JUSTICE Alfonse Owiny-Dollo of the High Court will on Friday rule whether to allow the July 11, 2010 terror suspects go to the Constitutional Court over their extradition to Uganda.
This followed submissions by Senior Principal State Attorney Joan Kagezi , assisted by State Attorney Lino Anguzu. The attorneys strongly opposed the men’s application to go to the Constitutional Court, saying that in the first place they should have presented their application where they filed their petition.
The attorney also submitted that the application was misconceived as there is nothing for the Constitutional Court to interpret about. For the trial court to stop the proceedings, the suspects must have obtained a stay from the Constitutional Court making the directive.
“The mere filing of the constitutional petition does not mean that the trial court should automatically stop the proceedings against the suspects. It should be the Constitutional Court to stay the proceedings after having been satisfied that the applicants have strong issues to interpret about. So, we request that the court rejects the application and proceed with the hearing of the case,” Kagezi requested.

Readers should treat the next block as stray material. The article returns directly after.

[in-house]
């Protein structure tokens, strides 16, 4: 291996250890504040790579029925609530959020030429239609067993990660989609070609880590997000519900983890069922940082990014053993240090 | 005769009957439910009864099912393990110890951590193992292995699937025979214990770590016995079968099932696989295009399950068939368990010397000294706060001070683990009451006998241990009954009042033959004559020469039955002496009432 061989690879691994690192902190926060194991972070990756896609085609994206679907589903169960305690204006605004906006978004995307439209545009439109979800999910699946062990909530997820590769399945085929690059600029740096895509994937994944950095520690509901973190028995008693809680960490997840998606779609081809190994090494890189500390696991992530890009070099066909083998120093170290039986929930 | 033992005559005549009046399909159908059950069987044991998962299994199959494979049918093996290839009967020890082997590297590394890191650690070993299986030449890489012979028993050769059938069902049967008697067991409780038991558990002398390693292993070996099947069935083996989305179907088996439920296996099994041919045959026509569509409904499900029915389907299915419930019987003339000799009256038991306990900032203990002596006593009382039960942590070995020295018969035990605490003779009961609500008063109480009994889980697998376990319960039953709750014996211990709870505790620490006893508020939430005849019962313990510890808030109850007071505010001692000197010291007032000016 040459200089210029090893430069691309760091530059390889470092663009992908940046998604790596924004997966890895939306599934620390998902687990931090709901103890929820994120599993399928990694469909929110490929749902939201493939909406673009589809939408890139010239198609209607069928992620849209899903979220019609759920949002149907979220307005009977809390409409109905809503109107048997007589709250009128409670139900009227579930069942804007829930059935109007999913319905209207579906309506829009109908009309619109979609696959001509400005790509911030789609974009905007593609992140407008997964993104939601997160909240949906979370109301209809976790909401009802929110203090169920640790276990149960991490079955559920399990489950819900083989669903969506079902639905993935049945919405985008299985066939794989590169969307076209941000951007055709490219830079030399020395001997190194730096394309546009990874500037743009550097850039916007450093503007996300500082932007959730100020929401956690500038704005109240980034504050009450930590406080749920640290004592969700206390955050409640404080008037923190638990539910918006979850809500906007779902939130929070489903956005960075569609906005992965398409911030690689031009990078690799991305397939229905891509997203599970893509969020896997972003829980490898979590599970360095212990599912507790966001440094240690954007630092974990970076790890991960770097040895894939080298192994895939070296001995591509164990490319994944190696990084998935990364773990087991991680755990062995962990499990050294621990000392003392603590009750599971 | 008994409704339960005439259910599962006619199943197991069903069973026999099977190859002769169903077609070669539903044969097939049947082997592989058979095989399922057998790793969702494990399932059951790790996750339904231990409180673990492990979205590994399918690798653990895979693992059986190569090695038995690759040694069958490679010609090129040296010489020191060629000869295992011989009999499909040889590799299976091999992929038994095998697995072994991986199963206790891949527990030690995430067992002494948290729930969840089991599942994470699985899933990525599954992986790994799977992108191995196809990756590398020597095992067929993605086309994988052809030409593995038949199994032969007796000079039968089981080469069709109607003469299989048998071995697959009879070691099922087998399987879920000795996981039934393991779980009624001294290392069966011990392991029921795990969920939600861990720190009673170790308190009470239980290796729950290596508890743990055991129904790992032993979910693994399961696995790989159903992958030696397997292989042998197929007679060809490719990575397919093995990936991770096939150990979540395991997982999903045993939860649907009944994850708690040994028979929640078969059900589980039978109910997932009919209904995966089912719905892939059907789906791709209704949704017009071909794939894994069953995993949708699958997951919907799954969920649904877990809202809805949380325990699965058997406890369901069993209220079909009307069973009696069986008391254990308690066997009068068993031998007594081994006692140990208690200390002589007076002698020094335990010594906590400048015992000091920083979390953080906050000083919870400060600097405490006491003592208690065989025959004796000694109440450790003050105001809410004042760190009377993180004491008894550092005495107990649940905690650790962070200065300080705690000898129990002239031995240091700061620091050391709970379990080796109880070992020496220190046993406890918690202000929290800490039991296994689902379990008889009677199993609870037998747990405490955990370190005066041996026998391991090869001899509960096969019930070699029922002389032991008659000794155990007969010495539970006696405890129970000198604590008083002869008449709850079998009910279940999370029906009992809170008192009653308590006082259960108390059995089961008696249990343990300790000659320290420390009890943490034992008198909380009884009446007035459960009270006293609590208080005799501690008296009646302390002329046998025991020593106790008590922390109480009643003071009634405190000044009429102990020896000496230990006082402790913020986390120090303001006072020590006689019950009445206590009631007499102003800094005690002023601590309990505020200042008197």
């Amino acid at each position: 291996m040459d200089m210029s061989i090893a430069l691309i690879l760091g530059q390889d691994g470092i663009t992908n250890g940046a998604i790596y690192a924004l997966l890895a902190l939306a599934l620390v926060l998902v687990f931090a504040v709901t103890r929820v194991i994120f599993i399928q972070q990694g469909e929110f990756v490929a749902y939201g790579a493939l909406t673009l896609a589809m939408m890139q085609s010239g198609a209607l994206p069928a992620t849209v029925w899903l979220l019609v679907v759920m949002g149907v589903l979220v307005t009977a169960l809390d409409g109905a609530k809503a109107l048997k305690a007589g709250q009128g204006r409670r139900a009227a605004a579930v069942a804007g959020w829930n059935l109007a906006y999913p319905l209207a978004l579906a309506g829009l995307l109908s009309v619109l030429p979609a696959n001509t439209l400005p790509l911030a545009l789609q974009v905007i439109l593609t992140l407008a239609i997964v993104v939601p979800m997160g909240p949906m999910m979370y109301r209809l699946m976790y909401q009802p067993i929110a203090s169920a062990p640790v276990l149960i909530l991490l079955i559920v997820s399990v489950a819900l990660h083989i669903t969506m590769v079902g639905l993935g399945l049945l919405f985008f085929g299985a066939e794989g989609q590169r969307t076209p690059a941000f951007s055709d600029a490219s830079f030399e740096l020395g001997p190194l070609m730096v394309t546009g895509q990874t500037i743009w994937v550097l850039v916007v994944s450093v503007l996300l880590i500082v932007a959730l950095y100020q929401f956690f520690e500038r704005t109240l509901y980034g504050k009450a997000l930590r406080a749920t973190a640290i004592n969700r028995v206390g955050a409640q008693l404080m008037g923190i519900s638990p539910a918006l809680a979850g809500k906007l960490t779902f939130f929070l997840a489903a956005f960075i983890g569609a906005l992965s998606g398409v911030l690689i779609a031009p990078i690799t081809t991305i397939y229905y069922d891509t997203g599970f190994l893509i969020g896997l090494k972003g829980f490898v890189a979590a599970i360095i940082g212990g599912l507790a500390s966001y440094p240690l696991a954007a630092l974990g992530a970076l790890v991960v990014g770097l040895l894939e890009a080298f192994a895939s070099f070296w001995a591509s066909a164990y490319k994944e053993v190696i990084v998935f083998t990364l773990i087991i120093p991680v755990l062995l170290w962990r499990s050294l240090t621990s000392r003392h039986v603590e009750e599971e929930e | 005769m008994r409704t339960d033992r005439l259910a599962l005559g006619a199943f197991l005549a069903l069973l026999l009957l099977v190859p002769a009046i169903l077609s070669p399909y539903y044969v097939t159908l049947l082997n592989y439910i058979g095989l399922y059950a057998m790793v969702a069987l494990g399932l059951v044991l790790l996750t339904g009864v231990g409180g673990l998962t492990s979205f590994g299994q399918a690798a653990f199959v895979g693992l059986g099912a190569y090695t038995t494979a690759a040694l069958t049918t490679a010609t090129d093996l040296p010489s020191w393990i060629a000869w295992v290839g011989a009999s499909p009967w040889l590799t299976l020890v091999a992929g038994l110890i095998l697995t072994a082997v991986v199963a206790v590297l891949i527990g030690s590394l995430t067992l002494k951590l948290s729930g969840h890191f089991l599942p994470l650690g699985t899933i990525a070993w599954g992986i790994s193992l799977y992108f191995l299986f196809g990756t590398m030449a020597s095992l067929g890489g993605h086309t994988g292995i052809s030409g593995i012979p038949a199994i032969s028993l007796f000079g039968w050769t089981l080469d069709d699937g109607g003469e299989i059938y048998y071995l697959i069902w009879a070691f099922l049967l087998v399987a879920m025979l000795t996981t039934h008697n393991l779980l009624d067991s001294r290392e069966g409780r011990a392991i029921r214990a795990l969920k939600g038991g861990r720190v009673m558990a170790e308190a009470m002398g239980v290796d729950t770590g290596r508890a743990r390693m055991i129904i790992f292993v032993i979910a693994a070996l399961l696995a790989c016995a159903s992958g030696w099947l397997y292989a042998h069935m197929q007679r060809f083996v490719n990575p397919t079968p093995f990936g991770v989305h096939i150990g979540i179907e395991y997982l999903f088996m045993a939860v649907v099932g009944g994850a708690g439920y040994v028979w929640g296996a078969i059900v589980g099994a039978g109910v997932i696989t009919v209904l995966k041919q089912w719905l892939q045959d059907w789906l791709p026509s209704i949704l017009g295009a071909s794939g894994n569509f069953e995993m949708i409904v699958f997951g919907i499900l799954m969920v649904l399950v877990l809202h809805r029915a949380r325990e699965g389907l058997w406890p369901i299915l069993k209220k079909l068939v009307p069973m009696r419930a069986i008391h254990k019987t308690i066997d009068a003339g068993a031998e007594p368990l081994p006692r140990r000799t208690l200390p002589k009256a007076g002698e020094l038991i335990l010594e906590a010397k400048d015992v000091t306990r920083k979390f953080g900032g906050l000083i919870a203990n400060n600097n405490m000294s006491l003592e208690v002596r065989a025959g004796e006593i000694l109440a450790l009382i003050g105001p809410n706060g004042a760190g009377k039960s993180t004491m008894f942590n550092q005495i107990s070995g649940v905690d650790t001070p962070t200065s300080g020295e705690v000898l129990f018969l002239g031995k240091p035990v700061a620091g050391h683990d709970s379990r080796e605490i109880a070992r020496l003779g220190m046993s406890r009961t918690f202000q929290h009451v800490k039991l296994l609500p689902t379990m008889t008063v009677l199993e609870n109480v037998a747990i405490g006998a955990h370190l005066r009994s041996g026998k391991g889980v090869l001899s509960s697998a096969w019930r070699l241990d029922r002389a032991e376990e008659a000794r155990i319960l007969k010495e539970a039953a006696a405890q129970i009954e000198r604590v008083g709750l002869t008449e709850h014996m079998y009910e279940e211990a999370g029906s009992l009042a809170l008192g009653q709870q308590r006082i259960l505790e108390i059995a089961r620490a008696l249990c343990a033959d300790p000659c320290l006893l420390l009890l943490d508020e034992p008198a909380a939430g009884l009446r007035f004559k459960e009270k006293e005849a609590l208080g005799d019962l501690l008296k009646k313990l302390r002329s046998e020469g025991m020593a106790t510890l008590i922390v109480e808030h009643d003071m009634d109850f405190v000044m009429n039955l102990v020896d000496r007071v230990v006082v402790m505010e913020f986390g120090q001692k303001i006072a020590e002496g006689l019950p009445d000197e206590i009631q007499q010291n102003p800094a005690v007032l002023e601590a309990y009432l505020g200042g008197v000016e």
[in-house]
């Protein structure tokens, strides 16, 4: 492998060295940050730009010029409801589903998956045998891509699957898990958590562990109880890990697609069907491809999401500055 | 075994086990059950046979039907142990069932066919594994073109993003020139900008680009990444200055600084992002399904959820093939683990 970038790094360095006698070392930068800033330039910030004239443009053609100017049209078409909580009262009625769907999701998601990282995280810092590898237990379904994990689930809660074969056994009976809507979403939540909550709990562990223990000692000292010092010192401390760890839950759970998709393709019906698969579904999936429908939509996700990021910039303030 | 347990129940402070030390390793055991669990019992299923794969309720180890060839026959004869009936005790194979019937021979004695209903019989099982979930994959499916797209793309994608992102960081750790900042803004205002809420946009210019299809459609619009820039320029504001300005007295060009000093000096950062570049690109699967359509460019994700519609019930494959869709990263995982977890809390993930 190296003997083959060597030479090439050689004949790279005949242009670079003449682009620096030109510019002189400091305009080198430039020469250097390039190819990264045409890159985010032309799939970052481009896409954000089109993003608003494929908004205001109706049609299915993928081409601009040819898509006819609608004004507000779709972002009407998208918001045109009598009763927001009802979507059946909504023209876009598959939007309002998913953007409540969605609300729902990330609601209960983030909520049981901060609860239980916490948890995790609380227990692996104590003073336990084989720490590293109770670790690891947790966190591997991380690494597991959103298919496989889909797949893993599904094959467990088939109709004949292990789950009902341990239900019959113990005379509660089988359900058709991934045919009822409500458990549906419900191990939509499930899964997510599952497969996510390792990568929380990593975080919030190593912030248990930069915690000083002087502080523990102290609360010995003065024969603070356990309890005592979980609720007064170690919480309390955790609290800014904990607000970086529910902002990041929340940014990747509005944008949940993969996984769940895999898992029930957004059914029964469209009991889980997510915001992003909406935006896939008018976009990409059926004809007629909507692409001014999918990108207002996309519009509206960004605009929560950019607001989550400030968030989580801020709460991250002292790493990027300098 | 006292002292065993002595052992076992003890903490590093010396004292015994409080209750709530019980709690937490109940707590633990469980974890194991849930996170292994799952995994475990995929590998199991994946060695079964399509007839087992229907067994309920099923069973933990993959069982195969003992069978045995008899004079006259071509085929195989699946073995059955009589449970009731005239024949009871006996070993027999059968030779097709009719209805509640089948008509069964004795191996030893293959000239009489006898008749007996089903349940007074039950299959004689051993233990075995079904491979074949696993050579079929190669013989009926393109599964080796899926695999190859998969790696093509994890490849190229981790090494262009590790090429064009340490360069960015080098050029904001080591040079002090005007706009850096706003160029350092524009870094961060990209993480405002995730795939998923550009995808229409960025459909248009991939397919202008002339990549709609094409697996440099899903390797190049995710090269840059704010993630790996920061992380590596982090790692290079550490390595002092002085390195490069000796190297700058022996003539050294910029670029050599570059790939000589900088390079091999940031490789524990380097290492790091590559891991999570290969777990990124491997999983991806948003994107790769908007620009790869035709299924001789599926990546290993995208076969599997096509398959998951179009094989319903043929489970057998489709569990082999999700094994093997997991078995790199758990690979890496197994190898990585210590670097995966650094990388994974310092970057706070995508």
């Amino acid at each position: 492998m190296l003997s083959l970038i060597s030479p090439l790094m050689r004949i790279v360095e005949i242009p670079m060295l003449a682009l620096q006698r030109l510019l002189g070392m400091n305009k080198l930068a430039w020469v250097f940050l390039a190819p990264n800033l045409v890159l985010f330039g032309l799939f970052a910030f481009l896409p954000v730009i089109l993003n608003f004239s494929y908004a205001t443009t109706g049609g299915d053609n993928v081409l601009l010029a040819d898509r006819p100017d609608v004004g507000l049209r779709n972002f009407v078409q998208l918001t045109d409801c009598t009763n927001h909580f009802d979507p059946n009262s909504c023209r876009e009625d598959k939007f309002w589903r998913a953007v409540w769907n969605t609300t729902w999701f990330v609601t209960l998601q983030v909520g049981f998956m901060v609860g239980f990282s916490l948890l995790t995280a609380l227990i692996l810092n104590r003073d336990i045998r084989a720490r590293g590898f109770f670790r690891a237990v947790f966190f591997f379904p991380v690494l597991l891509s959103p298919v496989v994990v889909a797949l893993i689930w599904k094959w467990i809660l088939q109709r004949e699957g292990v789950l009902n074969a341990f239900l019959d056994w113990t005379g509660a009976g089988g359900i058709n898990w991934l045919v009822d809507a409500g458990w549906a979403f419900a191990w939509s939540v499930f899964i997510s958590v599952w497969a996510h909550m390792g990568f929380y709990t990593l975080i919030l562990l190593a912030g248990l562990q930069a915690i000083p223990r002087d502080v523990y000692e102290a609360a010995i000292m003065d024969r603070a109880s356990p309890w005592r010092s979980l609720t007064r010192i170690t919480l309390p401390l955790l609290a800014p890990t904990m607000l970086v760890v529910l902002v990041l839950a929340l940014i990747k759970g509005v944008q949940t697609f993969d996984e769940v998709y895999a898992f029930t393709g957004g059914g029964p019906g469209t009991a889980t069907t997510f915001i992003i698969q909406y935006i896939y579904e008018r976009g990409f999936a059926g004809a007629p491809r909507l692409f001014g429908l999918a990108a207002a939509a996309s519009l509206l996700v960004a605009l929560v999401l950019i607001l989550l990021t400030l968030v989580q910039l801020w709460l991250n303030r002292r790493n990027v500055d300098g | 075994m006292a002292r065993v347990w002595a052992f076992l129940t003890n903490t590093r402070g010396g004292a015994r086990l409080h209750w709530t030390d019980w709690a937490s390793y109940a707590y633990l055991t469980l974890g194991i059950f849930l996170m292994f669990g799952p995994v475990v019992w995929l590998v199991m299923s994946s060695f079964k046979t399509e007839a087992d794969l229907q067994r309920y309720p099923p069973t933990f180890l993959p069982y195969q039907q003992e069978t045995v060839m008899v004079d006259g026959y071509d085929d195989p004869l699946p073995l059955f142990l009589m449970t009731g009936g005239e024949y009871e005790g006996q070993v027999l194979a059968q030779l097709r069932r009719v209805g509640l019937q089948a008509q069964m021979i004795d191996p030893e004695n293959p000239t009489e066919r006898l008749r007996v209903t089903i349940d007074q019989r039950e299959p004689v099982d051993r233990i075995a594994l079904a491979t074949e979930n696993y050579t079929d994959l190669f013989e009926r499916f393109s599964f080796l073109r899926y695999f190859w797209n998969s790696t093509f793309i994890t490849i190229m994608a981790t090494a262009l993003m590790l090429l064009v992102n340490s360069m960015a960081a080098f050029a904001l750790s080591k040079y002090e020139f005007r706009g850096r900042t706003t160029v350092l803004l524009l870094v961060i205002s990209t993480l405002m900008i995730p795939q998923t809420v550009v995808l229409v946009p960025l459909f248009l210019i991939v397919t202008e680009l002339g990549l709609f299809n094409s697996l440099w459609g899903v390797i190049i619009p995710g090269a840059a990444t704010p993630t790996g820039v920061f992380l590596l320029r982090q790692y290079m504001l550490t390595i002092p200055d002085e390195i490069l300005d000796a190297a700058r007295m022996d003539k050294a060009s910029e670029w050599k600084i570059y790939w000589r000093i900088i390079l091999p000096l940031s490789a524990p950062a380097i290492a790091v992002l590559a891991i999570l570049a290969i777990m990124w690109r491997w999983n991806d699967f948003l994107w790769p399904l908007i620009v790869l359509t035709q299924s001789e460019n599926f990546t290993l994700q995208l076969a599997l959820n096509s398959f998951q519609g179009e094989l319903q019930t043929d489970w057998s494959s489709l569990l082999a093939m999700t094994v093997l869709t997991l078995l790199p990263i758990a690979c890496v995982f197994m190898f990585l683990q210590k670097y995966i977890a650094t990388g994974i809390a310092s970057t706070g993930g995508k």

They complain that they were unconstitutionally extradited from Kenya and Tanzania because the right procedure was not followed before they were brought into Uganda. The court that is also trying them was not constitutionally constituted and as such it should not try them.
They contended that it was also unconstitution CHAINED: Suspected terrorists board the Luzira Prisons bus at the High Court after their hearing was adjourned. Photo: Enock Kakandeal for the Chief Justice to establish the International War Crime Court.
On Tuesday, eight of the 11 remaining terror suspects arraigned for the murder of over 70 revelers, who died in bomb blasts that went off while they were watching the final World Cup match at Kyaddondo Rugby Club and the Ethiopian Village Restaurant in Kampala on the day in question.
The Somali notorious rebel group claimed responsibility after the blast at the two popular rendezvous.
A team of criminal lawyers, who included Peter Mukidi Walubiri, Caleb Alaka, Duncan Ondimu, John Francis Onyango and Julius Galisonga represented the suspects.
The lawyers reiterated their submissions insisting that there are pertinent issues of law that required interpretation by the Constitutional Court before they could proceed with the trial.
Initially, 19 suspects were arrested in different places in Uganda, Kenya and Tanzania in in connection with the murder. However, some were released for lack of evidence against them and have since returned to Kenya.
Two Ugandans, Idiris Nsubuga and Mahmoud Mugisha, who upon and after arrest pleaded and maintained their guilt to the charges, were sentenced to imprisonment where they are serving 25 and five years goal from last September.
Source: New Vision (http://www.newvision.co.ug/article/fullstory.aspx?story_id=30070&catid=1&mid=53)